This post was written by Alex Kither, Graduate Trainee Library Assistant at the Institute of Historical Research.
February has been another busy month of collection development for the IHR library. Our medieval holdings have been enriched with the addition of the Cambridge History of Medieval Monasticism in the Latin West in two volumes and a beautifully illustrated edition of the Ludlow Castle heraldic roll compiled by the Mortimer History Society. The library has also recently acquired several memoirs including the incredibly timely writings of an NHS nurse working through the Covid-19 crisis and, for comparison, the memoirs of Dr Ross Slotten-one of the earliest doctors to treat AIDS in Chicago. LGBTQ+ history has also been well represented in our February acquisitions, including oral histories, memoirs, archival studies, and a practical guide to searching LGBTQIA historical records.
As is often the case, our acquisitions have been diverse in their range of subject, period, and provenance, however in this short post we will be highlighting four newly acquired books of Jewish history, from the medieval period to the 20th century and spanning from central Europe to the West Coast of America.
The history of Jewish criminality in Medieval Europe is a topic marred with prejudice on the one hand and apologetics on the other. However, through this monograph, Shoham-Steiner has undertaken a nuanced examination of the involvement of Jewish communities in criminal activity by drawing on a wealth of legal, literature, literary and archival sources. Not only does the author seek to provide insight into how the accused transgressors understood themselves, but also how medieval European society acted towards these communities, and to detail the mechanisms employed by legal bodies to conform Jewish criminals in medieval Europe. The book establishes many of the methodological challenges confronting this subject, not least the scarcity of primary source material, as well as a detailed analysis of the historical evidence, including eleven appendices of historical case studies.
This documentary history of Jewish immigrants to the west coast of America in the latter half of the nineteenth century was published as part of the American Jewish civilization series. It details the various lived experiences of aspiring miners, merchants and entrepreneurs who were drawn to California in search for gold. The book details how immigrant families became founders of their own social, cultural, and religious institutions across the state of California, and marks the significant impact the gold rush had on the development of these communities. This narrative anthology aggregates letters, diaries, memoirs, news articles, court reports, and photographs to create a comprehensive overview of this period as a contribution to the history of Jews in the United States. The text offers a wealth of primary source materials – both public and private documents – and places them within their proper historical context.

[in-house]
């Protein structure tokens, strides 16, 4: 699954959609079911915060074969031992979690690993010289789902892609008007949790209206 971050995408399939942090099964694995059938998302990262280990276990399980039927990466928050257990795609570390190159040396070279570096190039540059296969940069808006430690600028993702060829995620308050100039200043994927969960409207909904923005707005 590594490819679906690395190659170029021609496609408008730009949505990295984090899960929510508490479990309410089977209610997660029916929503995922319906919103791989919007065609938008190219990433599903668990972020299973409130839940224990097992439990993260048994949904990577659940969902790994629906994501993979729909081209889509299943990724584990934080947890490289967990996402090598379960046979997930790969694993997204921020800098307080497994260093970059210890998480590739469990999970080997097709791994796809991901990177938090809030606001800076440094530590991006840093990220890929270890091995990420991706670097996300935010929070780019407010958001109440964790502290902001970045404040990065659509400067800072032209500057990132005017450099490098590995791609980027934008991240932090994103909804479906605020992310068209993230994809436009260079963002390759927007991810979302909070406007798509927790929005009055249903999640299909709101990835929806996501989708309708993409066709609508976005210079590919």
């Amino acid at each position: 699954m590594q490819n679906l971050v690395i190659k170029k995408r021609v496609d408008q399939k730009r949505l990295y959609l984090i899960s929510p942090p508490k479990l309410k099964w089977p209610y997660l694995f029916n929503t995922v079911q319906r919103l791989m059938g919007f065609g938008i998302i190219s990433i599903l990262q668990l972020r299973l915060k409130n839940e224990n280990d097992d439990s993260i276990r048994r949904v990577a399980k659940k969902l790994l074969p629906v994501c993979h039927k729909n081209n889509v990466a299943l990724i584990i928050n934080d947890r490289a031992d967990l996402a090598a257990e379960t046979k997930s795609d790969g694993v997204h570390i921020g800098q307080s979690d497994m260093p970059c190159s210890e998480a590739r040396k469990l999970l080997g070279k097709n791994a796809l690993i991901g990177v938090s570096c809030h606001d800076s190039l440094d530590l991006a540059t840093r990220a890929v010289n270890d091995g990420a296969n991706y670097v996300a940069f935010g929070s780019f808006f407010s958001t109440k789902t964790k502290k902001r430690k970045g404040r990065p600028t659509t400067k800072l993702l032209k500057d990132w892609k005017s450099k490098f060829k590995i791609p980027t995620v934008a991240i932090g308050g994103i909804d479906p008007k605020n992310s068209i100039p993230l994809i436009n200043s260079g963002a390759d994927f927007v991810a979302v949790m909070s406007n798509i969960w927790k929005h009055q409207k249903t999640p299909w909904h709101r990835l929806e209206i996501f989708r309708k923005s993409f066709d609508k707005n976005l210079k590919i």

This volume is the result of a collection of papers presented at the Sommerhauser Symposium of Holocaust Education in 2017, and primarily aims to address the urgent need to revaluate academic knowledge and education about Holocaust rescue. This transdisciplinary collection of chapters is structured in two parts: the first focusing on academic research of Holocaust, while the latter half concerns Holocaust education in schools and universities. The primary subject of the book is in the study of the ‘humanitarian hero’, and how historians, politicians and filmmakers have treated individual rescuers in the memory and education of the Holocaust. Additionally, the editors provide an extensive bibliography and filmography, including both documentaries and feature films, organised by category and designed as a practical aid in the Holocaust research.
In this historiography of Holocaust studies, the author identifies a distinct approach to writing Holocaust history in the years following the second world war. This approach was epitomised by a community of Yiddish historians who were united under a common research agenda and a commitment to sharing their work with the worldwide community of Yiddish-speaking survivors. The works of these historians is described as focusing deliberately on the study of Jewish life, rather than death, under Nazi occupation and contests the early Holocaust historiography that primarily focused on the ‘perpetrators’ rather than the victims. This book is a unique work which highlights a largely neglected area of historiography and seeks to reintegrate the works of these Yiddish historians into the mainstream of Holocaust study.